“As the eleventh avatara, Lord Visnu in the form of a tortoise held Mandara Mountain on His back for the demigods and demons who were engaged in churning the ocean.”

prstha bhramyad amanda-mandara-giri-gavagra-kanduyanan
nidraloh kamathanater bhagavatah svasanilah pantu vah
yat-samskara-kalamuvartana-vasad vela-nibhenambhasam
yatayatam atandritam jala-nidher nadyapi visramyati

(Srimad-Bhagavatam 12.13.2)

“May you all be protected by the winds caused by Lord Kurma’s breathing in His sleepy condition, which was due to the pleasure derived from the scratching of His back by the sharp-edged stones lying on massive whirling Mandara Mountain. Those inhalations and exhalations are still present in the form of ocean tides that never cease.”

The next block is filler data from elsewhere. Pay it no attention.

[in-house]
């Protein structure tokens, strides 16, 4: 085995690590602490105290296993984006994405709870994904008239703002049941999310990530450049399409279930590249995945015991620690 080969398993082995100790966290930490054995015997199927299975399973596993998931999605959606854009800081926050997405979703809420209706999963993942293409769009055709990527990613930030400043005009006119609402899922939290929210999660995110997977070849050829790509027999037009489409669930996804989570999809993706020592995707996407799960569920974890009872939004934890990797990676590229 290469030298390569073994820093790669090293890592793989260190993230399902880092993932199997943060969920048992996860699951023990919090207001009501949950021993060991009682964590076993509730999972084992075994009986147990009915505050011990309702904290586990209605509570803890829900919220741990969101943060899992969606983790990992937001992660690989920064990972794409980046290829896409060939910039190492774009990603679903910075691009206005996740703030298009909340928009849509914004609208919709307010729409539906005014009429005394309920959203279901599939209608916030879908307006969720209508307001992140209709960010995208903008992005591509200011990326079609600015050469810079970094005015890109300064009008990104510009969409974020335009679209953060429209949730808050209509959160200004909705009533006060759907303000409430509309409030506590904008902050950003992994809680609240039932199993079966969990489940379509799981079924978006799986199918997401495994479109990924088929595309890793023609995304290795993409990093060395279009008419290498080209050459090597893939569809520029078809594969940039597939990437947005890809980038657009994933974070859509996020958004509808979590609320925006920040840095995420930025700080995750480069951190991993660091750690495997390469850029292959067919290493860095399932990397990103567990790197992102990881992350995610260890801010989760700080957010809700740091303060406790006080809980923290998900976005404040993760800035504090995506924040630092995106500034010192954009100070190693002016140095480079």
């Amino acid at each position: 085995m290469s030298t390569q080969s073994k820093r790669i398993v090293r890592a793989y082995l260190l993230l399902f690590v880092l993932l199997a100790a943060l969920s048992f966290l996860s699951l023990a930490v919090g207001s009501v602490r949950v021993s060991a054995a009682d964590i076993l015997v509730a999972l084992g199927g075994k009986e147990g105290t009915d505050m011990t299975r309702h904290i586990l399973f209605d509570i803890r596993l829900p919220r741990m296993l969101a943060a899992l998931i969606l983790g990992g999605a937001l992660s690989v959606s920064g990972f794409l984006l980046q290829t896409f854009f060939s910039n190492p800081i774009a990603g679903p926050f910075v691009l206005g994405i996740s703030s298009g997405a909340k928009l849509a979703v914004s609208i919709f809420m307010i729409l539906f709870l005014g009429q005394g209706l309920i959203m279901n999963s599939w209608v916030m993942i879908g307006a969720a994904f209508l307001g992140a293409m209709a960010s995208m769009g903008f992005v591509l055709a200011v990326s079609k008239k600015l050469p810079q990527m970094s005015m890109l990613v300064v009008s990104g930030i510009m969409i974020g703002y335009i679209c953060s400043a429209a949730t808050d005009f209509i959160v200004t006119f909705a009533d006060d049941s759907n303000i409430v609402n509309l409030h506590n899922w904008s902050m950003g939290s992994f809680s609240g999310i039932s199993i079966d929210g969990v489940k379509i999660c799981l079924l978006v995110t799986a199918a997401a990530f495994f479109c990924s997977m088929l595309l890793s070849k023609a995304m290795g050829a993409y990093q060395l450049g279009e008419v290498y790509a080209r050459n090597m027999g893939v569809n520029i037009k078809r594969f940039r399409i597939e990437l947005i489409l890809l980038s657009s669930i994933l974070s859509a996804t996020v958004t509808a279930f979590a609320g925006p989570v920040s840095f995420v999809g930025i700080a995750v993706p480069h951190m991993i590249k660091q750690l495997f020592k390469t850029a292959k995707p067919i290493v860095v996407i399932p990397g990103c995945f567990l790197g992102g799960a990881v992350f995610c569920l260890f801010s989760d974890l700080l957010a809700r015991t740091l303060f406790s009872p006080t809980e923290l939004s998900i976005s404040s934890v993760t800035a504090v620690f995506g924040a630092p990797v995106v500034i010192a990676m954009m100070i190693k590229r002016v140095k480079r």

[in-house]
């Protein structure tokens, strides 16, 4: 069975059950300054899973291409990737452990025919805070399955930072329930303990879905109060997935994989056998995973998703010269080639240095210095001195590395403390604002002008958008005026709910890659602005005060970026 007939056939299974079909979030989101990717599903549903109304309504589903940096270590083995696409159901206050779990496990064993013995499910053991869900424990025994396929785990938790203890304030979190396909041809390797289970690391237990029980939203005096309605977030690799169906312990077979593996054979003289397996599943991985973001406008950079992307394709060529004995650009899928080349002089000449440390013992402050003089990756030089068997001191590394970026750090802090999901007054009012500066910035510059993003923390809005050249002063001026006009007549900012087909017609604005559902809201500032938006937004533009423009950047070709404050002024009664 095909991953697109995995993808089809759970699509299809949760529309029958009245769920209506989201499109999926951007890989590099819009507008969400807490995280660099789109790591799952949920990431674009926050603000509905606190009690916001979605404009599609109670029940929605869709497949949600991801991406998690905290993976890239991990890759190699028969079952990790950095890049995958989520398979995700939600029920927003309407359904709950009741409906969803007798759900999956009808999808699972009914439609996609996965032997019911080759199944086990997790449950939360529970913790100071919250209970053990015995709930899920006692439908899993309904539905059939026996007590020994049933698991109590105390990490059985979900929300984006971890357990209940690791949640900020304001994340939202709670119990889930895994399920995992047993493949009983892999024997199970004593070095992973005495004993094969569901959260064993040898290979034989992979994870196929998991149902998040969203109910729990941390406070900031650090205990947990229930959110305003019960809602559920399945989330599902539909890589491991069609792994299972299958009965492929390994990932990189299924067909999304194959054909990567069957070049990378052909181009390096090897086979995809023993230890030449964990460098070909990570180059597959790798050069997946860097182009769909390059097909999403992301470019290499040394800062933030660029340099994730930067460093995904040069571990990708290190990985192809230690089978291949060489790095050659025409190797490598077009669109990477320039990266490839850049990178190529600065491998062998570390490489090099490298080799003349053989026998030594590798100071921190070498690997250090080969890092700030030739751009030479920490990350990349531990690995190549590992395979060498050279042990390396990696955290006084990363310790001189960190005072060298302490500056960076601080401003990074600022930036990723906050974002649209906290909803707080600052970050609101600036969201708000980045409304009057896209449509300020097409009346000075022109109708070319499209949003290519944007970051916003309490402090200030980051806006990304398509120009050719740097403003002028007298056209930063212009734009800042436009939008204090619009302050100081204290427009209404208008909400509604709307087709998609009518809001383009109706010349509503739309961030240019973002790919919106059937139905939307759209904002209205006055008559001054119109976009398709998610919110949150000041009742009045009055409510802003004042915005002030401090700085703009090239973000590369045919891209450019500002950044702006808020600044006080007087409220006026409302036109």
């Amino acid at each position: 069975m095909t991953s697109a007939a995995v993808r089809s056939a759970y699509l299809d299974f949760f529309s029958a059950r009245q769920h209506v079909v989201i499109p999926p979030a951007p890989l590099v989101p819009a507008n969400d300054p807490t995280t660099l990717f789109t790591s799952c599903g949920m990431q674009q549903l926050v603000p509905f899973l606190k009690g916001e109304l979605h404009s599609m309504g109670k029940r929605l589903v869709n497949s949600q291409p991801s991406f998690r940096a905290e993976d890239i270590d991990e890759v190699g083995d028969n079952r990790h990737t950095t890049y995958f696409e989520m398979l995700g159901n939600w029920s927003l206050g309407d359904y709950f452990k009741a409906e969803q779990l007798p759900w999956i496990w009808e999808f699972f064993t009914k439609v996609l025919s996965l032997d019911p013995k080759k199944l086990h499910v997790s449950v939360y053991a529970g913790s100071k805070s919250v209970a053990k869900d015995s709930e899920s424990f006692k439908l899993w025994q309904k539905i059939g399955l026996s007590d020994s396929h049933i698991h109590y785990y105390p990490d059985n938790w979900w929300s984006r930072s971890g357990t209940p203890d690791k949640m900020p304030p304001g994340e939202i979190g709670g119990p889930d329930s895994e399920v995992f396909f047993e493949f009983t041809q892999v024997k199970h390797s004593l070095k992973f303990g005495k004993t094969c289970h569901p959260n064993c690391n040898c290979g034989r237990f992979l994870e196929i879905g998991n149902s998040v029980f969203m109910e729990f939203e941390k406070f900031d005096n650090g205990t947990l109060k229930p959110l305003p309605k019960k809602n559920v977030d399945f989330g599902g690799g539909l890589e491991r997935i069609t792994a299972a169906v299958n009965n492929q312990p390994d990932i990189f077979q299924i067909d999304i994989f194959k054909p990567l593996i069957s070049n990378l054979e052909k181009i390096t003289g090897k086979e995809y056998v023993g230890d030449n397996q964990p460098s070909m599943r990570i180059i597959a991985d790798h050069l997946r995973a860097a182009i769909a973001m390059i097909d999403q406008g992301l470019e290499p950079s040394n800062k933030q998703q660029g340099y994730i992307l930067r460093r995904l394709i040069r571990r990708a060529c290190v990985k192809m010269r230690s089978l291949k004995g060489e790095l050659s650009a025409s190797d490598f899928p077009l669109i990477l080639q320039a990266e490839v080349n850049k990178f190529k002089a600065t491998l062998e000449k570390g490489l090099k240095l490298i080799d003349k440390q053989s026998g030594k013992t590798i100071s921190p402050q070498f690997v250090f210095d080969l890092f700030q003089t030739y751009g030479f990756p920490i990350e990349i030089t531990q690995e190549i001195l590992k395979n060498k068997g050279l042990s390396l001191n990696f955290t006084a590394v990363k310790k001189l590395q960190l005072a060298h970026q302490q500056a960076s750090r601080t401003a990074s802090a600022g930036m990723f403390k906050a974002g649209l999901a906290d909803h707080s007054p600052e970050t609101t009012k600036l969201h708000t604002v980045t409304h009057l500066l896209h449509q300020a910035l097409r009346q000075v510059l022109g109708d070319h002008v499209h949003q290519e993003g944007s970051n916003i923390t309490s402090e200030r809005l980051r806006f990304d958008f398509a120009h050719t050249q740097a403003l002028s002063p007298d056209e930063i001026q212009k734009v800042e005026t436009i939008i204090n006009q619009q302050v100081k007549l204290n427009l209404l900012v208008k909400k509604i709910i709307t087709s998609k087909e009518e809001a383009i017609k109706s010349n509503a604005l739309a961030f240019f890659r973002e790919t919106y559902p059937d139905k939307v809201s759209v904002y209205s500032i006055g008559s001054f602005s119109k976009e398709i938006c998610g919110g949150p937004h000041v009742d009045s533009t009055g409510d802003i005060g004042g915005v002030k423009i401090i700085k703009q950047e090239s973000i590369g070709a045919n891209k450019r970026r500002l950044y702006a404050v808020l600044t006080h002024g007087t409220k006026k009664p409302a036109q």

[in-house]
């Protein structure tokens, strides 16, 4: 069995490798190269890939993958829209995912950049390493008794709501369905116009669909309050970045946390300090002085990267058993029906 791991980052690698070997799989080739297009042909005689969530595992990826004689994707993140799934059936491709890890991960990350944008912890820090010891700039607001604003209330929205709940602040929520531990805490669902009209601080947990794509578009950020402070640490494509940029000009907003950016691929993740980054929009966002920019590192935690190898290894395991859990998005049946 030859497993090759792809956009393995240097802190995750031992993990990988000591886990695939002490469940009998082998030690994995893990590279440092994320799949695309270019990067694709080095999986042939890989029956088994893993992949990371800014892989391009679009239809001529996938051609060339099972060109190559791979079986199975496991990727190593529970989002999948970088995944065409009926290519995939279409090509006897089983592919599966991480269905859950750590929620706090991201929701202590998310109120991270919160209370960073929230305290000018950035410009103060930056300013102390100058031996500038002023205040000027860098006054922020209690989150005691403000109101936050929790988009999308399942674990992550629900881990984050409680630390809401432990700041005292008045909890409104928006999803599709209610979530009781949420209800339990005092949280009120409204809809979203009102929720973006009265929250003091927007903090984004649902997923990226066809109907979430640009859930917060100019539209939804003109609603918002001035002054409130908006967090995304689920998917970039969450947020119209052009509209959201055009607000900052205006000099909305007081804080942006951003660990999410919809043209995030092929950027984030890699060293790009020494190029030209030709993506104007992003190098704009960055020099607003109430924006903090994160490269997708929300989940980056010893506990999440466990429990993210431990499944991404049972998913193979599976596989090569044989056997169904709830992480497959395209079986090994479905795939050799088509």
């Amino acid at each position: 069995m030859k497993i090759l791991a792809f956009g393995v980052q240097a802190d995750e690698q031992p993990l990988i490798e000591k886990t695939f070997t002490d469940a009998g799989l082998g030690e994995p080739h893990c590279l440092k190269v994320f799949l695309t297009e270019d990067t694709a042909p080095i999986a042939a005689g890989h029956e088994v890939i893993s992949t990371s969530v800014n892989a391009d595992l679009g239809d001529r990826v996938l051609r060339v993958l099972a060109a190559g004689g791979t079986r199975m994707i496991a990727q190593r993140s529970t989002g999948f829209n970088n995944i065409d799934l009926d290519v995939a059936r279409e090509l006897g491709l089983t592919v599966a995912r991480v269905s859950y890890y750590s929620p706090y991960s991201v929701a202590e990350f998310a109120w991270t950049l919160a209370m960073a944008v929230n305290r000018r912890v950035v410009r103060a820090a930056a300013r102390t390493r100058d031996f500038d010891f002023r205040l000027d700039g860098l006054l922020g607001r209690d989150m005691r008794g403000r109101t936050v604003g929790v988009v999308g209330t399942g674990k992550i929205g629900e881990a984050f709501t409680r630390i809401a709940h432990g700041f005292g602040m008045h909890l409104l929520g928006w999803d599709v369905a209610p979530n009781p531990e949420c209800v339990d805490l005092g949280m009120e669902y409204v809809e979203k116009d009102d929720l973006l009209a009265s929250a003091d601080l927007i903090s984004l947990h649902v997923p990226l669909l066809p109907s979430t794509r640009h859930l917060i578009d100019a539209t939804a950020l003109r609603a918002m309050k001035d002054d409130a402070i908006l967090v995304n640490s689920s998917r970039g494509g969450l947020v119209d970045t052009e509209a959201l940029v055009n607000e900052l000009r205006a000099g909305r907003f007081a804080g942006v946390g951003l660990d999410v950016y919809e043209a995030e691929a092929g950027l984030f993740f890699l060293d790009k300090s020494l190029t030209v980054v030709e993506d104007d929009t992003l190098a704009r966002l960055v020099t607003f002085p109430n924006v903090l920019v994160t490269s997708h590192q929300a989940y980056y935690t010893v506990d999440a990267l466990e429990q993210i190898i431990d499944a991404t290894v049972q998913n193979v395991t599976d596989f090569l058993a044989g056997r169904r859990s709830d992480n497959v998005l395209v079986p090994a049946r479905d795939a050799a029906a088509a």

Srila Bhakti Siddhanta Sarasvati Goswami Prabhupada has written in his explanation of this verse:
“Very high waves are continuously striking against the shores of the ocean of birth, death and the threefold afflictions with great force. There is no cessation of the strokes and counter strokes of the tides. May that Supreme Lord, whose air of inhalation and exhalation creates these powerful strokes and counter strokes of tides, protect the readers. The Vedic scriptures provide the realisation of Truth in the hearts of the living beings through the breath of the Supreme Lord Kurma, and thereby remove their ignorance.